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Summary:

Mozilla’s Firefox for Maemo isn’t quite ready for its already expected debut. A third Release Candidate just hit for Nokia tablets and while performance is marginally better, plug-ins were pulled out. That means no Adobe Flash just yet for this otherwise solid web browsing client.

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Is it just me or did anyone else expect the final mobile version of Firefox by now? I don’t think there’s an officially planned release date, but in mid-December word hit that the portable version of Firefox would arrive “any day now.” Instead, we’ve seen two release candidates — no, wait; make that three. The third release candidate arrives today for Maemo devices and I’ve already installed the 12.8 MB download on the loaner Nokia N900 I’m using. Here’s the funny thing though — Mozilla has disabled plug-in’s like the one used for Adobe Flash. That’s totally unexpected and it indicates some issues that need resolution before the final production version. Here’s what Mozilla says:

“Support for plugins has been disabled. On most Web pages that use the Adobe Flash plugin, the performance of the plugin didn’t meet our standards, and the interactivity and performance of the entire Web page was negatively impacted, especially on pages with multiple instances of the plugin. Advanced users can enable plugins for experimentation and testing purposes only. We are working on ways for the user to have control of which sites to enable plugins for, as some sites, like YouTube, do work quite well. That capability will most likely be packaged as a browser add-on.”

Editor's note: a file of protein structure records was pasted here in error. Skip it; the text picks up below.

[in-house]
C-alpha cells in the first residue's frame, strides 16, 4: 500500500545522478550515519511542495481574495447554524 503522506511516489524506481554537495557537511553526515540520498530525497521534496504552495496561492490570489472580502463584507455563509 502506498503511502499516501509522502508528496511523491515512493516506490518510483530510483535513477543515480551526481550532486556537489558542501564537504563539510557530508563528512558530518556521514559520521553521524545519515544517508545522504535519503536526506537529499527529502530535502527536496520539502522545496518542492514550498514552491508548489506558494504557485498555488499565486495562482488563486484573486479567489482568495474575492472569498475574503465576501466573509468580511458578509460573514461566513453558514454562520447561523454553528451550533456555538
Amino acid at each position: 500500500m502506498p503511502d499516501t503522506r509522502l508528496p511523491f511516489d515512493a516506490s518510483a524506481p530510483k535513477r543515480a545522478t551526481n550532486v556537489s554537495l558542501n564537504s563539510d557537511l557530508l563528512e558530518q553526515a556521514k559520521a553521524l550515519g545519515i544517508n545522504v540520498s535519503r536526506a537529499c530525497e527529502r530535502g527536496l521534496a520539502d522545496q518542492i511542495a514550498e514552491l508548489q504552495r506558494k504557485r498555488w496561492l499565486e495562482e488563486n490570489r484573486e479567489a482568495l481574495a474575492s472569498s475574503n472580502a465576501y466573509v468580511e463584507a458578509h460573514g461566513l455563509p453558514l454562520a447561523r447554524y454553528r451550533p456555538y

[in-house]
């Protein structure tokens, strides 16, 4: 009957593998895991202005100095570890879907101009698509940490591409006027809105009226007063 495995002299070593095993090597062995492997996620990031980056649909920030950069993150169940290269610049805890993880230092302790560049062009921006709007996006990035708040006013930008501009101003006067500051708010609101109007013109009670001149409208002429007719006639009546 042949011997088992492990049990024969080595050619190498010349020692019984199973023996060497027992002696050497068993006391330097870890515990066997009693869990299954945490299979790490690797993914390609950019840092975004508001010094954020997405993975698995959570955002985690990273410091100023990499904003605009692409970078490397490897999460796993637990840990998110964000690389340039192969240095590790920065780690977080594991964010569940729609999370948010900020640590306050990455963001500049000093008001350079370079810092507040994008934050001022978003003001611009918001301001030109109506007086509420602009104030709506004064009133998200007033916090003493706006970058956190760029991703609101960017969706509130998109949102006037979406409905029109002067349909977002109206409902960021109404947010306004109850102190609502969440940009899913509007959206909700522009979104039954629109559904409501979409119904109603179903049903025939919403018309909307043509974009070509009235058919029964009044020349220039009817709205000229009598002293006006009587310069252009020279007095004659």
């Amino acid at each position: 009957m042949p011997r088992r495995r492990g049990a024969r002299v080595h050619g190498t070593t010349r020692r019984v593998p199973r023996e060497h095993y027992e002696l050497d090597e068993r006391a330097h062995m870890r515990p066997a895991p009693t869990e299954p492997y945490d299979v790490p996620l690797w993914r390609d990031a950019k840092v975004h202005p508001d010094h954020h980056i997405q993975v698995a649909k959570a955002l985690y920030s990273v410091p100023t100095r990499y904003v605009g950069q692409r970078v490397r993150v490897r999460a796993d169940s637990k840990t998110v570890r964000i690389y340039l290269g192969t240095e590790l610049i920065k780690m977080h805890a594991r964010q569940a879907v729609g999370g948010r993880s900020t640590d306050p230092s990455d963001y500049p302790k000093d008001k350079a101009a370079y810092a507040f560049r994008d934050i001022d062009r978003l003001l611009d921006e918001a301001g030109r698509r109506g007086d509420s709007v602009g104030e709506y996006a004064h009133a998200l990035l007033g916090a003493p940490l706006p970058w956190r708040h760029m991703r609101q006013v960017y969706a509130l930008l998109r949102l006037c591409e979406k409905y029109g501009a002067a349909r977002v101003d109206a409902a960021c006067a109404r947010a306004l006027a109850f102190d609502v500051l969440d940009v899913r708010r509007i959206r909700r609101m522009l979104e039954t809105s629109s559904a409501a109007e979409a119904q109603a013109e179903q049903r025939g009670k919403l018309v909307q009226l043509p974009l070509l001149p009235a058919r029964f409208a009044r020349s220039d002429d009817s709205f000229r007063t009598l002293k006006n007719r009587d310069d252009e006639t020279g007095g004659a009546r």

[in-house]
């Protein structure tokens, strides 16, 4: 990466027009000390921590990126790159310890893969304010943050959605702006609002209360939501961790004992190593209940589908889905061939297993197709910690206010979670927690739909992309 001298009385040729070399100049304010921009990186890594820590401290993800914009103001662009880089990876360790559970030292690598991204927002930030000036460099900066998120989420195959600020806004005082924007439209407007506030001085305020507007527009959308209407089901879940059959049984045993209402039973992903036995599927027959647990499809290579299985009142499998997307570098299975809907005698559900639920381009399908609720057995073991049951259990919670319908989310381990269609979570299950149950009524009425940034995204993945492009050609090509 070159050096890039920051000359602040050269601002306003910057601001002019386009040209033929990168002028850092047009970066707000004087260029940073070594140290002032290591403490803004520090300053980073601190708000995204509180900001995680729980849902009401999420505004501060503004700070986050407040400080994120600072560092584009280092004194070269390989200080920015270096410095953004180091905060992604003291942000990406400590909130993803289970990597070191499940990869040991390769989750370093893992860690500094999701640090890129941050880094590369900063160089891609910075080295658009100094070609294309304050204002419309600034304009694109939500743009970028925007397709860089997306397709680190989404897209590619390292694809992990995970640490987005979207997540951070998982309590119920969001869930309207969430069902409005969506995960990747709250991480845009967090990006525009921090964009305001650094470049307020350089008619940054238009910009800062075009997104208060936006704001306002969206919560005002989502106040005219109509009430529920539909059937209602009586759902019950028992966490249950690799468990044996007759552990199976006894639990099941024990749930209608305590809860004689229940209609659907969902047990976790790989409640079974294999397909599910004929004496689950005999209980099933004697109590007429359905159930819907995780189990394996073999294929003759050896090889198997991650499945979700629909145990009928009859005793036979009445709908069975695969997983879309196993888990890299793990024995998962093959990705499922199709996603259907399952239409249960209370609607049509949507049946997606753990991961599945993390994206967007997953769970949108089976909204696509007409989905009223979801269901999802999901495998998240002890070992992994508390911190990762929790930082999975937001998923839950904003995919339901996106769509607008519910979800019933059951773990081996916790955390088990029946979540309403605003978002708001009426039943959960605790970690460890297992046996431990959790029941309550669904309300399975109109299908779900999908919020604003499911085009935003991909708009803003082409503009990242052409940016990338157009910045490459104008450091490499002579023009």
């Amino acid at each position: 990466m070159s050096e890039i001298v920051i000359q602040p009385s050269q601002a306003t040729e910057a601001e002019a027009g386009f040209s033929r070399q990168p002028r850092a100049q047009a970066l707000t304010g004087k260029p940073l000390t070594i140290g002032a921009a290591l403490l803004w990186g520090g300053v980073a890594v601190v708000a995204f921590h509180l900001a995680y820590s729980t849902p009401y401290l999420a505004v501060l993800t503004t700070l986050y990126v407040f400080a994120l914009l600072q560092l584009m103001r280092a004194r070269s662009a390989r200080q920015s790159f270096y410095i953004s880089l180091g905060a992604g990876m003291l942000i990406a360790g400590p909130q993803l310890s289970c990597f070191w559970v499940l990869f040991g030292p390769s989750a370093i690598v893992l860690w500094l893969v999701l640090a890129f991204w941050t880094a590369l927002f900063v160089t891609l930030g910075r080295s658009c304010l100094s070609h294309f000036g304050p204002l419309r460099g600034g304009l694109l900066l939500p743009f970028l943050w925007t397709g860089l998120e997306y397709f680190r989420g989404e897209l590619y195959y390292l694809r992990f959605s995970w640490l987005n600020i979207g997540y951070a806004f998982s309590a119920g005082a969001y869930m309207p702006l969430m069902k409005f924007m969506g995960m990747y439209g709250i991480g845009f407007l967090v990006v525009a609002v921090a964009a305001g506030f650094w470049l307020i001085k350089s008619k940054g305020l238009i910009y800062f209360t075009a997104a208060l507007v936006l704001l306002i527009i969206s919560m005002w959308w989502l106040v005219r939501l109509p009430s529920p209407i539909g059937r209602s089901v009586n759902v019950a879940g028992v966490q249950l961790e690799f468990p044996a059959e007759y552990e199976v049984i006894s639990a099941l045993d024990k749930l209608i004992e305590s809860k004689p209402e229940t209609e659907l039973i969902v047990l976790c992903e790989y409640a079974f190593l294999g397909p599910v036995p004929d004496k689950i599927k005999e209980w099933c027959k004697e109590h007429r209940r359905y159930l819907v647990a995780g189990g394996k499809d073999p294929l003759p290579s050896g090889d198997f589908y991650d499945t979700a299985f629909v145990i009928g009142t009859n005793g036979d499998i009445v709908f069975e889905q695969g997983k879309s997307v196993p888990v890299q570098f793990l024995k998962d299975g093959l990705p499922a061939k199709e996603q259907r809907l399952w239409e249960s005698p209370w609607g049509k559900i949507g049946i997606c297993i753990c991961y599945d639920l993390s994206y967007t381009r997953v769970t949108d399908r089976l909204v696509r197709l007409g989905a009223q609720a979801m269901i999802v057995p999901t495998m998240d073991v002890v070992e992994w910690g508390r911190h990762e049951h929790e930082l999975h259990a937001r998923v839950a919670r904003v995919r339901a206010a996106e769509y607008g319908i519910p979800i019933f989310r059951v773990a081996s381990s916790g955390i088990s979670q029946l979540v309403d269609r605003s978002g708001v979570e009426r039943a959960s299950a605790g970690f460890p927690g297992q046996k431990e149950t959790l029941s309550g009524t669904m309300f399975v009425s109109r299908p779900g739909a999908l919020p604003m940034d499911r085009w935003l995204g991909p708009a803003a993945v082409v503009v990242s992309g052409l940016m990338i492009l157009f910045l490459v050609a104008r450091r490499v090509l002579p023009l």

Note that extensions and themes are different from plug-ins, and their existence on a mobile client is ground-breaking. For example, with the Weave extension, the Nokia N900 can continuously synchronize with Mozilla’s servers so that my desktop browsing environment is essentially the same as that on my phone. That’s a huge win from a mobile device standpoint.

This release candidate also focuses on other performance improvements, which is good because I’ve found performance in prior versions to lag behind the native Nokia N900 browser — ironically, that’s a Mozilla-powered client, too. And after just a few minutes of using the new release candidate, I still believe the native browser is marginally faster. Others may see a variance simply based on the sites they visit, but for now, I’ll manage my own bookmarks manually and stick with the native browser which does support Adobe Flash.

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  1. I think the native browser on the N900 is much better too. I was disappointed in the Firefox browser, though I’m sure it will become a lot better with time.

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